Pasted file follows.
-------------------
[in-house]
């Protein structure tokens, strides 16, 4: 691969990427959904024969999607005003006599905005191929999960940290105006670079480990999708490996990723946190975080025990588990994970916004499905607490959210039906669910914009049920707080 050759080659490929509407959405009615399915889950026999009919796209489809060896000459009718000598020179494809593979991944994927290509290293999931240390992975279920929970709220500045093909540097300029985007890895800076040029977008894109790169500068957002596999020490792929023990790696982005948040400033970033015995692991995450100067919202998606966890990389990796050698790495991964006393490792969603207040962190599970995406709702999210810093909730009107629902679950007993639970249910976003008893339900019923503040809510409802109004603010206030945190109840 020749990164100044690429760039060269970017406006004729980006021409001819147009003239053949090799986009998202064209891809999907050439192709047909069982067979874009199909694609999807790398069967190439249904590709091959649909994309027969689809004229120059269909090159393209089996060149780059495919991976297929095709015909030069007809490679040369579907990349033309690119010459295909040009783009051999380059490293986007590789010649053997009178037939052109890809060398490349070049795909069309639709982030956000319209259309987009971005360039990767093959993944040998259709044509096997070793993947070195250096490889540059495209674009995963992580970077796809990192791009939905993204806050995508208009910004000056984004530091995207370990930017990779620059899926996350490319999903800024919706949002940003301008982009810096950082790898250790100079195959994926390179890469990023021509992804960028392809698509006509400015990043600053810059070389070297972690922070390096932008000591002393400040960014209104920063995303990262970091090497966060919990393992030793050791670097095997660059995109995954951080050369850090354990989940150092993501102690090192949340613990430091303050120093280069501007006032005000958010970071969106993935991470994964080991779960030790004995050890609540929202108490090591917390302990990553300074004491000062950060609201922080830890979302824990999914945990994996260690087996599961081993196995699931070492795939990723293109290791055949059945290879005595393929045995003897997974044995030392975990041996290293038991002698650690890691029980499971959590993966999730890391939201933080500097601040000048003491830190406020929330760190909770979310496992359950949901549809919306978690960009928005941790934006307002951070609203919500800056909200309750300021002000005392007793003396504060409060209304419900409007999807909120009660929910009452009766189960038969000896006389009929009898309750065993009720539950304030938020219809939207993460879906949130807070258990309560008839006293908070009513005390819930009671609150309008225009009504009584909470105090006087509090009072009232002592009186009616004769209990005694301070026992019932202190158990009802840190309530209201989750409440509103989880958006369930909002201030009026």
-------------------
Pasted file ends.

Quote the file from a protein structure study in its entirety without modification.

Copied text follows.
[in-house]
């Protein structure tokens, strides 16, 4: 691969990427959904024969999607005003006599905005191929999960940290105006670079480990999708490996990723946190975080025990588990994970916004499905607490959210039906669910914009049920707080 050759080659490929509407959405009615399915889950026999009919796209489809060896000459009718000598020179494809593979991944994927290509290293999931240390992975279920929970709220500045093909540097300029985007890895800076040029977008894109790169500068957002596999020490792929023990790696982005948040400033970033015995692991995450100067919202998606966890990389990796050698790495991964006393490792969603207040962190599970995406709702999210810093909730009107629902679950007993639970249910976003008893339900019923503040809510409802109004603010206030945190109840 020749990164100044690429760039060269970017406006004729980006021409001819147009003239053949090799986009998202064209891809999907050439192709047909069982067979874009199909694609999807790398069967190439249904590709091959649909994309027969689809004229120059269909090159393209089996060149780059495919991976297929095709015909030069007809490679040369579907990349033309690119010459295909040009783009051999380059490293986007590789010649053997009178037939052109890809060398490349070049795909069309639709982030956000319209259309987009971005360039990767093959993944040998259709044509096997070793993947070195250096490889540059495209674009995963992580970077796809990192791009939905993204806050995508208009910004000056984004530091995207370990930017990779620059899926996350490319999903800024919706949002940003301008982009810096950082790898250790100079195959994926390179890469990023021509992804960028392809698509006509400015990043600053810059070389070297972690922070390096932008000591002393400040960014209104920063995303990262970091090497966060919990393992030793050791670097095997660059995109995954951080050369850090354990989940150092993501102690090192949340613990430091303050120093280069501007006032005000958010970071969106993935991470994964080991779960030790004995050890609540929202108490090591917390302990990553300074004491000062950060609201922080830890979302824990999914945990994996260690087996599961081993196995699931070492795939990723293109290791055949059945290879005595393929045995003897997974044995030392975990041996290293038991002698650690890691029980499971959590993966999730890391939201933080500097601040000048003491830190406020929330760190909770979310496992359950949901549809919306978690960009928005941790934006307002951070609203919500800056909200309750300021002000005392007793003396504060409060209304419900409007999807909120009660929910009452009766189960038969000896006389009929009898309750065993009720539950304030938020219809939207993460879906949130807070258990309560008839006293908070009513005390819930009671609150309008225009009504009584909470105090006087509090009072009232002592009186009616004769209990005694301070026992019932202190158990009802840190309530209201989750409440509103989880958006369930909002201030009026």